On motions for summary judgment by the defendants who were the lessor and lessee of a convenience food store and its adjoining parking lot in which young people often gathered and drank beer, and in which a certain eighteen-year-old youth was alleged to have consumed beer, taken mescaline, smoked marihuana, and subsequently, as a result of his intoxication, negligently operated a motor vehicle, causing an accident in which the plaintiff's son was severely injured and the son's wife was killed, it was held that, in the absence of a relationship established between the defendants and the injured parties, the defendants had owed them no duty of care to prevent persons, like the youth in question, from becoming intoxicated from beer and drugs before operating a motor vehicle, and consequently, there could be no actionable negligence on the defendants' part. [506-507]
CIVIL ACTION commenced in the Superior Court Department on May 3, 1985.
The case was heard by Hiller B. Zobel, J., on motions for summary judgment.
The Supreme Judicial Court granted a request for direct appellate review.
David B. Broughel (Betsy G. Roberti with him) for the plaintiff.
John J. Sheehan for Karen L. Cormier.
Christopher A. Duggan (Thomas D. Burns with him) for The Southland Corporation.
NOLAN, J. We affirm the summary judgments entered in favor of the defendants, Karen L. Cormier and The Southland Corporation (Southland).
Cormier leased from Southland a "7-Eleven store" in Billerica. In the adjoining parking lot which was part of the leased premises, youths traditionally gathered and drank beer. On the evening of May 5, 1984, Gennaro J. DiSarcina, then eighteen years old, drove his father's car to the 7-Eleven Store parking lot. It is not clear whether he was alone or he met Gary Crosson and Helen Mattos at that location. Nevertheless, the trio was in the parking lot around 8 P.M. when they were approached by a couple in another car. The woman asked them if they wished to purchase some mescaline and they, in fact, purchased some. They then asked the man if he would purchase some beer for them at a nearby liquor store. The man agreed and DiSarcina and Crosson apparently took some mescaline while awaiting the man's return. After obtaining the beer, they drove off and cruised about town for a few hours. During this period, DiSarcina and Crosson not only drank approximately twenty cans of beer between them, but also took more mescaline and caffeine pills ("speed") and smoked marihuana. They cruised about town and around midnight DiSarcina took his friends home. Shortly thereafter, DiSarcina, traveling in excess of seventy miles an hour struck the rear of a vehicle which was stopped at a red traffic light. That vehicle was operated by Robert S. Dhimos. Robert's wife, Karen Locascio, was the only passenger. Karen was killed and Robert was severely injured.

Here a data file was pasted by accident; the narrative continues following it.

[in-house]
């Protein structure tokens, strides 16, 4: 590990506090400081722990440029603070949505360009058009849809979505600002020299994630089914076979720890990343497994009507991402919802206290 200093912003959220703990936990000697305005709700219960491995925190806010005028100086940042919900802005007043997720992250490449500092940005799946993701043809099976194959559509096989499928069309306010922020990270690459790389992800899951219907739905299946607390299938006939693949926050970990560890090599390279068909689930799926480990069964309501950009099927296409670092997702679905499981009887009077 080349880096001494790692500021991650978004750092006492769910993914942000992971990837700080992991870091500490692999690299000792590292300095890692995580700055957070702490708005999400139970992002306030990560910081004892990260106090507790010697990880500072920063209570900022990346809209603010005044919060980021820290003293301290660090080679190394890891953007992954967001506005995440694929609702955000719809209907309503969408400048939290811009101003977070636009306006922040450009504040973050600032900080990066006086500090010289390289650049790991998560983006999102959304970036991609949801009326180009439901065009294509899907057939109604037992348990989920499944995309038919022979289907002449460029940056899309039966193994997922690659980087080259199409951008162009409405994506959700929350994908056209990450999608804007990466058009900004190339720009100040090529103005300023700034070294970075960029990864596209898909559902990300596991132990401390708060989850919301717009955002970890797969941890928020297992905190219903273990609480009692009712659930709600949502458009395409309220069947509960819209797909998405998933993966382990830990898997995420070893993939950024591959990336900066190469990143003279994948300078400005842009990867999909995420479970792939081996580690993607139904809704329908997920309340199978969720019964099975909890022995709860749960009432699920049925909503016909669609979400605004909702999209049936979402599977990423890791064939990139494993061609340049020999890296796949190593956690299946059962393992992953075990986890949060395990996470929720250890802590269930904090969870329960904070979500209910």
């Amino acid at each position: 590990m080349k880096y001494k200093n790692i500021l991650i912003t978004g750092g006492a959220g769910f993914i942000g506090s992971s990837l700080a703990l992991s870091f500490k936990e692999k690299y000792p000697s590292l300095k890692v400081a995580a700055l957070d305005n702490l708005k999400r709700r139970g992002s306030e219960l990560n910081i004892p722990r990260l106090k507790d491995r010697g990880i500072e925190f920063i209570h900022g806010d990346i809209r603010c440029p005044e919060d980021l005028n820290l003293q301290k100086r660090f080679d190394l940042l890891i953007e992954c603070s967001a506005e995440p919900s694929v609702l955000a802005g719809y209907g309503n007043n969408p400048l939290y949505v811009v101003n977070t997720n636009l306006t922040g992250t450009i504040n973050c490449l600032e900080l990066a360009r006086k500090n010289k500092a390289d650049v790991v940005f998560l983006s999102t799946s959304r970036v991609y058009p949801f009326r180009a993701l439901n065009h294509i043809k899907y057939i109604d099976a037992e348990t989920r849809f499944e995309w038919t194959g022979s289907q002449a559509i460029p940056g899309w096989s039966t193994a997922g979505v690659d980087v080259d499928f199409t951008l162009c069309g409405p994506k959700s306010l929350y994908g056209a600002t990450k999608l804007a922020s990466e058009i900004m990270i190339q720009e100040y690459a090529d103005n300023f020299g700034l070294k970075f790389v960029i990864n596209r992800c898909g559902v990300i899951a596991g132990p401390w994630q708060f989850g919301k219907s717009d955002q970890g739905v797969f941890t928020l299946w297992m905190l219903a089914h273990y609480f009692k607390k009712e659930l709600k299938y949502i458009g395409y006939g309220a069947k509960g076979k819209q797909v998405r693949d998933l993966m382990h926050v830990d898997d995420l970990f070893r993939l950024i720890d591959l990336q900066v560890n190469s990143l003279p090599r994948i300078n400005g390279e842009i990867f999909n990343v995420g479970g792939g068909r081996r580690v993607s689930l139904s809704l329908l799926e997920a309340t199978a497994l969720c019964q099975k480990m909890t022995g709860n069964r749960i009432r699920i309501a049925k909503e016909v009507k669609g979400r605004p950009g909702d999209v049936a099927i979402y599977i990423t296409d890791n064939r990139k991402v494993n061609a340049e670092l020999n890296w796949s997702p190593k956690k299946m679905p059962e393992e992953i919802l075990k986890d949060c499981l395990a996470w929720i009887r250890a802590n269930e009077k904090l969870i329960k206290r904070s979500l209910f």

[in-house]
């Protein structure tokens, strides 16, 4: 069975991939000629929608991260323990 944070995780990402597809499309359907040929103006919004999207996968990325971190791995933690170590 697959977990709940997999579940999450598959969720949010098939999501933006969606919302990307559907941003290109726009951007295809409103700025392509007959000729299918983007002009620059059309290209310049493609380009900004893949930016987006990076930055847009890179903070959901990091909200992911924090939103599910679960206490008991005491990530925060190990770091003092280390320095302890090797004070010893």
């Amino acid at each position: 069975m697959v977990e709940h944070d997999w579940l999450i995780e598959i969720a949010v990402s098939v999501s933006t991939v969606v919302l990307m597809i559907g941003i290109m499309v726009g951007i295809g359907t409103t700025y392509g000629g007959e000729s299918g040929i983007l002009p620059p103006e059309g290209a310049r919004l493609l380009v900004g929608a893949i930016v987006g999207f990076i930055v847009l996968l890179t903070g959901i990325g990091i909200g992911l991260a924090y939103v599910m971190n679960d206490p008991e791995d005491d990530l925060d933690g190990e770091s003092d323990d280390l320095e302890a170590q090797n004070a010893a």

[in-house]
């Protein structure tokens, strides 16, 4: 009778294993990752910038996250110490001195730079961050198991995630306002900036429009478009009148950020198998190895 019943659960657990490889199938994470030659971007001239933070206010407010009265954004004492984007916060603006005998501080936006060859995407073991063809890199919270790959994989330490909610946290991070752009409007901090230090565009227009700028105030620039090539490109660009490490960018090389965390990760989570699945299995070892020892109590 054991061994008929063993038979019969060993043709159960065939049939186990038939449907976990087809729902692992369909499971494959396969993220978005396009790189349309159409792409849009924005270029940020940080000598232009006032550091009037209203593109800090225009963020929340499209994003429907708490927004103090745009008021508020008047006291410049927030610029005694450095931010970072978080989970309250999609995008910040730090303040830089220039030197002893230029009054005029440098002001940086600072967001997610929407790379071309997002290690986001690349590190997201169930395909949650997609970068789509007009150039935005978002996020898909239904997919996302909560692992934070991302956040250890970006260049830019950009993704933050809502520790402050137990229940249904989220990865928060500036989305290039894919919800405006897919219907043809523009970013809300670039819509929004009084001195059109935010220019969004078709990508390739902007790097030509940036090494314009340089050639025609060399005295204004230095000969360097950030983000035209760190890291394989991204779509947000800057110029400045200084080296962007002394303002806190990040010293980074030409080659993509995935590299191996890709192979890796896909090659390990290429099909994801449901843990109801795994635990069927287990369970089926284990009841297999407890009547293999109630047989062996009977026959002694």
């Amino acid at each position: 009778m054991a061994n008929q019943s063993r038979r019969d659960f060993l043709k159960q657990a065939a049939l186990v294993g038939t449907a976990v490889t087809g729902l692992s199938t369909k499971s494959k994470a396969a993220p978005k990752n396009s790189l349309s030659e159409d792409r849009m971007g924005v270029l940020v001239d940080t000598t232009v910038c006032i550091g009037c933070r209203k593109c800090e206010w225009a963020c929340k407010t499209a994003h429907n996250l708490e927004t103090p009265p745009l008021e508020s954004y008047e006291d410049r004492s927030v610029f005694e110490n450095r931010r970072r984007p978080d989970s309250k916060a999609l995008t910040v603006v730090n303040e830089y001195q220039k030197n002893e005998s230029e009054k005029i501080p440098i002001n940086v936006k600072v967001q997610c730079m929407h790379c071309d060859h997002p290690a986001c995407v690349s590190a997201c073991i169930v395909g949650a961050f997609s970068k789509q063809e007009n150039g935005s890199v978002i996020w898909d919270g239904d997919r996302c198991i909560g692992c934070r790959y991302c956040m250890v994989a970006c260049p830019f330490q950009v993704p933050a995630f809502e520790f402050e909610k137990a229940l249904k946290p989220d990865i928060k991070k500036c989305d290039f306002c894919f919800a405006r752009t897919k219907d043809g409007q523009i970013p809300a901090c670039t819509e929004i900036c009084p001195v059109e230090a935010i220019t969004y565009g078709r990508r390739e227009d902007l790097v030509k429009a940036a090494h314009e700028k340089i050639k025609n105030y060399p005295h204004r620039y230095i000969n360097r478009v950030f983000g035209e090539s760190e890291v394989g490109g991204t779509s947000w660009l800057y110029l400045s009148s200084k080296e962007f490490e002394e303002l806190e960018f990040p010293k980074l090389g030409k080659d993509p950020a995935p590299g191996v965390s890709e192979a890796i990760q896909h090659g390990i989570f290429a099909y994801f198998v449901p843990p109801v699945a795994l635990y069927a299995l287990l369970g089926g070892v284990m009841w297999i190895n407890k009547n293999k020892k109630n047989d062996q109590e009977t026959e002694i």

As a result of the accident, DiSarcina was found guilty of operating a motor vehicle while under the influence of alcohol, operating a motor vehicle while under the influence of depressants or stimulants, operating so as to endanger, possession of marihuana, and other, less serious offenses.
The amended complaint contained six counts, two against DiSarcina and his father, two against Cormier and two against Southland. These counts allege negligence on the part of Cormier